News

Miami Students Fulfill Goals as Fulbright Mentors

September 2013

For the third consecutive year, The Farmer School will be home to the Fulbright Social Entrepreneurship Seminar for Afghan Students.

The annual program is sponsored by the U.S. Department of State's Bureau of Educational and Cultural Affairs (ECA) as part of its flagship Fulbright Program. The program, designed for approximately 70 graduate-level Afghan Fulbright students in the United States, aims to provide professional development and leadership skills that participants can apply during their time in the United States and upon returning home. The Seminar is one of a series of enrichment programs that ECA sponsors for current Fulbright foreign students. These activities are an integral element of their Fulbright experience and support the overall mission of the Fulbright Program - to increase mutual understanding between the people of the United States and the people of other countries.

Included in this seminar-structure is space for Miami student leaders to serve in the role of "mentors" for the Fulbright participants. The idea is for students to get experience providing ad hoc social enterprise consulting and facilitating cultural exchange with the Afghan participants. They serve as liaisons between the university and the Fulbright students.

For last year's participants, having a connection with the Afghani students was an important part of their experience. "Given my passion for education and global-cultural exchange, I wanted to be involved in this project so that I could give back to the Afghani scholars," said senior Michelle McVickers, who is returning as a mentor for this year's program. "My role was to make the scholars feel welcome and serve as a cultural ambassador. I noticed we all were passionate about our field of study and especially intent on changing the world."

Josh Klaben-Finegold, a recent graduate and mentor from last year's Fulbright seminar, said that it was interesting to see how the international students collaborate. "These people are far from us in terms of backgrounds and experiences," he said, "but we're working together to solve problems."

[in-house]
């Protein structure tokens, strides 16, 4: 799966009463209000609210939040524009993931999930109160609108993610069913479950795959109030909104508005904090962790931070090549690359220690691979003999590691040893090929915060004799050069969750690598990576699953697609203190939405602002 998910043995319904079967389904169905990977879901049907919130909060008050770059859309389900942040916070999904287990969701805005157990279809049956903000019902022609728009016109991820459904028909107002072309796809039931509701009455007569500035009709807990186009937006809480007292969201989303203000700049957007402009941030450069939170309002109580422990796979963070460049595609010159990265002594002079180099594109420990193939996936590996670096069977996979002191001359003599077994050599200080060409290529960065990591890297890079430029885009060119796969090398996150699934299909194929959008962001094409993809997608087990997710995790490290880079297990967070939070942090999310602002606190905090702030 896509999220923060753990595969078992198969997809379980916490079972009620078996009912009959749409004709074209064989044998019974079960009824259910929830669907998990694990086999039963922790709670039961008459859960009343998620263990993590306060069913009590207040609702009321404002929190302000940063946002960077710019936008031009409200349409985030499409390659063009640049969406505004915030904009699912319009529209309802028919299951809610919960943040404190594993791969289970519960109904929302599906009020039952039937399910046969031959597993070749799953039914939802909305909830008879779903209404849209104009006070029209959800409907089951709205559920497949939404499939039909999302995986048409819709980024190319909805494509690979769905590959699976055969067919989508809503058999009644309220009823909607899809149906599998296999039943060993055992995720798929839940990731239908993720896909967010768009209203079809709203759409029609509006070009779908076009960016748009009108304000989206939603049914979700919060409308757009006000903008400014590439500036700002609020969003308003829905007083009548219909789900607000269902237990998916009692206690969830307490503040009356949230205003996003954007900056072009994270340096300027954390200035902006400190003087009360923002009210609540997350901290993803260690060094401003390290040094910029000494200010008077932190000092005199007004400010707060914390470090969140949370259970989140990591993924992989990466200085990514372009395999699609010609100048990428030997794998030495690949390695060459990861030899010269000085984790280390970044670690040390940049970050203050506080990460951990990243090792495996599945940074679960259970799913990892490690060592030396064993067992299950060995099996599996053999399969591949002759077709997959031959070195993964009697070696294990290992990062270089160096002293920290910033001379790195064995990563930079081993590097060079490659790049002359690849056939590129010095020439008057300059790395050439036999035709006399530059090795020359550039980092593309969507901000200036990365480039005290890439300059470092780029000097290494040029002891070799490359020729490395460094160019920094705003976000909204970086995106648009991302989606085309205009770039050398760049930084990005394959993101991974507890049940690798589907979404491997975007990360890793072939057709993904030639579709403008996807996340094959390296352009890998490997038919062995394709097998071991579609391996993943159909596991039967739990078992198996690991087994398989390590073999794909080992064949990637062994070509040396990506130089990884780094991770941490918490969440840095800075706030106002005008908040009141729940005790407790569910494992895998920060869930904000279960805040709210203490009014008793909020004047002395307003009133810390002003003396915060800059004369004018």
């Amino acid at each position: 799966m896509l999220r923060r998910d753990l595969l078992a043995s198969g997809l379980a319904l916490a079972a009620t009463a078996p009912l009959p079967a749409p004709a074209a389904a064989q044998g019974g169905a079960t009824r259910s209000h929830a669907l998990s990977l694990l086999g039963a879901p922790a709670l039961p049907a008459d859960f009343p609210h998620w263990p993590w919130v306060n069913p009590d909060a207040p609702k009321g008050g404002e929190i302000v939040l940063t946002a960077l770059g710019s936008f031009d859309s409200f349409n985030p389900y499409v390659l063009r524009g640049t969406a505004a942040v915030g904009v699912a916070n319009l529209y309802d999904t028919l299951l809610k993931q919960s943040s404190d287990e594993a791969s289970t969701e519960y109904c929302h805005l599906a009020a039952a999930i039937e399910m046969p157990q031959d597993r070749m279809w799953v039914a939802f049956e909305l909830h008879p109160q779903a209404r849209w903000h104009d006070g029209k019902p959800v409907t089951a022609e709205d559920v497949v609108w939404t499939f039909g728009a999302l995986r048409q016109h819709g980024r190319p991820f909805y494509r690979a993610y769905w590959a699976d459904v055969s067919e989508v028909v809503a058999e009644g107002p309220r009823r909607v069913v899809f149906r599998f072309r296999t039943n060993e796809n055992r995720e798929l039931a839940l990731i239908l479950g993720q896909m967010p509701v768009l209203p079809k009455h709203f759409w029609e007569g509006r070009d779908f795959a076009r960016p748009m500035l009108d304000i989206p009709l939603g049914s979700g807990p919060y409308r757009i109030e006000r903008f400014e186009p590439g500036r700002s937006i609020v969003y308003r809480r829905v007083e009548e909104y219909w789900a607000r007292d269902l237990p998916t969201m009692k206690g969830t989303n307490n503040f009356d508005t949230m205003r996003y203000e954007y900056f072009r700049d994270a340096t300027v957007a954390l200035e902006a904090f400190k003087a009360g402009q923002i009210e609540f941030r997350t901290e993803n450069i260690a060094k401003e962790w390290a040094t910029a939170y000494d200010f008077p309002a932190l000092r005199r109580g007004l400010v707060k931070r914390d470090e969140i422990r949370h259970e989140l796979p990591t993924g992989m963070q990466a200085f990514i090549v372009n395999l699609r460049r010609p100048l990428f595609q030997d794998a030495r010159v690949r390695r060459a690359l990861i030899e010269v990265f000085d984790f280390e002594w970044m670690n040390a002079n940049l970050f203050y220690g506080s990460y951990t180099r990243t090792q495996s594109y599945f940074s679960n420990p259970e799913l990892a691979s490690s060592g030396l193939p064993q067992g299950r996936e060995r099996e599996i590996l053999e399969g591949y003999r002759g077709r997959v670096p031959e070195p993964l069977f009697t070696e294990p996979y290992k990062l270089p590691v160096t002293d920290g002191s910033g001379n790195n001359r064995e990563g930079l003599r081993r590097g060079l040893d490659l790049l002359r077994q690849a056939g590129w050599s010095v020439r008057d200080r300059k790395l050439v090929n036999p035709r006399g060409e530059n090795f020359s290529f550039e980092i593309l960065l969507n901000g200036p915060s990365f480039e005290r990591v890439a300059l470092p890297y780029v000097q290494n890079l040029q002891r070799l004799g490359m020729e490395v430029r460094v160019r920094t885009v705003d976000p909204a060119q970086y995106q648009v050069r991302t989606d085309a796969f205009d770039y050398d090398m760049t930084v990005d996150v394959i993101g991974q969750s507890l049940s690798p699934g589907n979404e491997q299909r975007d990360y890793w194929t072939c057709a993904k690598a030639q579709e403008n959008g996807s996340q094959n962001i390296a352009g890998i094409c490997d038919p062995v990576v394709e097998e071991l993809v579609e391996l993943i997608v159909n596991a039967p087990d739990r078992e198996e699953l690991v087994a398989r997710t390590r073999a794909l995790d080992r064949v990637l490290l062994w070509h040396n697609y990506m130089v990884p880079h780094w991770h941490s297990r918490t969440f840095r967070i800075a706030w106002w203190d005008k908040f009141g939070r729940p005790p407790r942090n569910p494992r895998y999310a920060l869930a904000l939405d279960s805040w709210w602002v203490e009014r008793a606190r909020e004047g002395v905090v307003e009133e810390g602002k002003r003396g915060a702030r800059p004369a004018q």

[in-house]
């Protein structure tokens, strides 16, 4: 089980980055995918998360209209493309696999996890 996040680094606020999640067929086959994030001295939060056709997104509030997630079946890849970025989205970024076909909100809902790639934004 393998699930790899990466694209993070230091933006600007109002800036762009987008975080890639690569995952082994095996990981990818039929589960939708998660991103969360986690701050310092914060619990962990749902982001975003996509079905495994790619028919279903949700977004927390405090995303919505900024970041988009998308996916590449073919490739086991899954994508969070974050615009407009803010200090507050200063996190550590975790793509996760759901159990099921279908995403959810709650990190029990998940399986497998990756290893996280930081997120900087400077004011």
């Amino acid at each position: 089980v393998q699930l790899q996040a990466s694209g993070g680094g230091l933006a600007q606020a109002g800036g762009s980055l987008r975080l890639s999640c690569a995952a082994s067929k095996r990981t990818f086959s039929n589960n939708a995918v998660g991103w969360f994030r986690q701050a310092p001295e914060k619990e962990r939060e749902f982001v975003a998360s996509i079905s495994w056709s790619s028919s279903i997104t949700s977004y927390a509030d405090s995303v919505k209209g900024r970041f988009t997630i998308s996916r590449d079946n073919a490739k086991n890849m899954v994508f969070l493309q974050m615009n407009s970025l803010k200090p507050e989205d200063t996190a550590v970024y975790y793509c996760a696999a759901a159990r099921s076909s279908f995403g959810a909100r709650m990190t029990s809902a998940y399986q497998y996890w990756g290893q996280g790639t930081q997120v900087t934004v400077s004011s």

Emily Crane was excited to meet the Afghani students and learn what they had to offer. "They are the best and the brightest of their country," she said. "To see their aspirations and dreams of how to improve their country and to be a part of equipping them with the skills to do so was very cool. It's neat to think I got to be a part of that."

Emily, a junior double major in journalism and anthropology, had a unique perspective: despite having American parents, she spent most of her life in Morocco and only recently came back to the country of her birth in order to attend college. So it was interesting for her to interact with the Fulbright scholars. "I enjoy using my experiences to help people acclimate to different cultures and places," she said. She will also be returning as a mentor this year.

For Emily and for the other mentors, the mentorship experience provided an opportunity to network and develop people skills that will be useful no matter what career path they take. Or, as Emily said: "I felt every bit as much a participant as a mentor."

The program will take place September 25-29 on Miami's campus and around Cincinnati. For more information please contact Brian Bergman in the entrepreneurship department at bergmabj@miamioh.edu or 513-529-1276.